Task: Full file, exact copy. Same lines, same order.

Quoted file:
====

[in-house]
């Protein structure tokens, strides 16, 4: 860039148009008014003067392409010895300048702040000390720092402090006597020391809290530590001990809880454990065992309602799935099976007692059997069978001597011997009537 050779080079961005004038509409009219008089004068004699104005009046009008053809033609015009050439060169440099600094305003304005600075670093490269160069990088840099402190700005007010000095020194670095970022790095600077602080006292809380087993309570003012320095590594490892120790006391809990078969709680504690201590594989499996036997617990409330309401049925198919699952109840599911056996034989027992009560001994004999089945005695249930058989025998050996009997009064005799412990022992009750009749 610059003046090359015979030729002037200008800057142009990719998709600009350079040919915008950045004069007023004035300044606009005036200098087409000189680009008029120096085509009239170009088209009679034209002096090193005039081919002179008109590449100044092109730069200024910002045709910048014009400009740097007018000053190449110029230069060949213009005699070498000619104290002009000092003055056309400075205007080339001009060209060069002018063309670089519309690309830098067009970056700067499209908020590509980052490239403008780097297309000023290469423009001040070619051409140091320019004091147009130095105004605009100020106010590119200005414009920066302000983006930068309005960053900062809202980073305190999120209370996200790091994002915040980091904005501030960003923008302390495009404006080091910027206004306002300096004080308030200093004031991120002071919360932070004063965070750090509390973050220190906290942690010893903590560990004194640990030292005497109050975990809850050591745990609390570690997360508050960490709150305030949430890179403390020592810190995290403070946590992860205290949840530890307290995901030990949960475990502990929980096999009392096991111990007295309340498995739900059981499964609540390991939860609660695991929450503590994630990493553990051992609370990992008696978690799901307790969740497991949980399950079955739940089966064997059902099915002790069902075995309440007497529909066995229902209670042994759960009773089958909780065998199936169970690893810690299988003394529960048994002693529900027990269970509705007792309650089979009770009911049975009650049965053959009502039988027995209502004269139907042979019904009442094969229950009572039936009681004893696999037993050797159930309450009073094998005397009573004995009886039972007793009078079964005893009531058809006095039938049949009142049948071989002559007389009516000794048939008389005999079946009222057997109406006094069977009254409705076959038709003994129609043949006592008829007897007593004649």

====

[in-house]
């Protein structure tokens, strides 16, 4: 860039148009008014003067392409010895300048702040000390720092402090006597020391809290530590001990809880454990065992309602799935099976007692059997069978001597011997009537 050779080079961005004038509409009219008089004068004699104005009046009008053809033609015009050439060169440099600094305003304005600075670093490269160069990088840099402190700005007010000095020194670095970022790095600077602080006292809380087993309570003012320095590594490892120790006391809990078969709680504690201590594989499996036997617990409330309401049925198919699952109840599911056996034989027992009560001994004999089945005695249930058989025998050996009997009064005799412990022992009750009749 610059003046090359015979030729002037200008800057142009990719998709600009350079040919915008950045004069007023004035300044606009005036200098087409000189680009008029120096085509009239170009088209009679034209002096090193005039081919002179008109590449100044092109730069200024910002045709910048014009400009740097007018000053190449110029230069060949213009005699070498000619104290002009000092003055056309400075205007080339001009060209060069002018063309670089519309690309830098067009970056700067499209908020590509980052490239403008780097297309000023290469423009001040070619051409140091320019004091147009130095105004605009100020106010590119200005414009920066302000983006930068309005960053900062809202980073305190999120209370996200790091994002915040980091904005501030960003923008302390495009404006080091910027206004306002300096004080308030200093004031991120002071919360932070004063965070750090509390973050220190906290942690010893903590560990004194640990030292005497109050975990809850050591745990609390570690997360508050960490709150305030949430890179403390020592810190995290403070946590992860205290949840530890307290995901030990949960475990502990929980096999009392096991111990007295309340498995739900059981499964609540390991939860609660695991929450503590994630990493553990051992609370990992008696978690799901307790969740497991949980399950079955739940089966064997059902099915002790069902075995309440007497529909066995229902209670042994759960009773089958909780065998199936169970690893810690299988003394529960048994002693529900027990269970509705007792309650089979009770009911049975009650049965053959009502039988027995209502004269139907042979019904009442094969229950009572039936009681004893696999037993050797159930309450009073094998005397009573004995009886039972007793009078079964005893009531058809006095039938049949009142049948071989002559007389009516000794048939008389005999079946009222057997109406006094069977009254409705076959038709003994129609043949006592008829007897007593004649």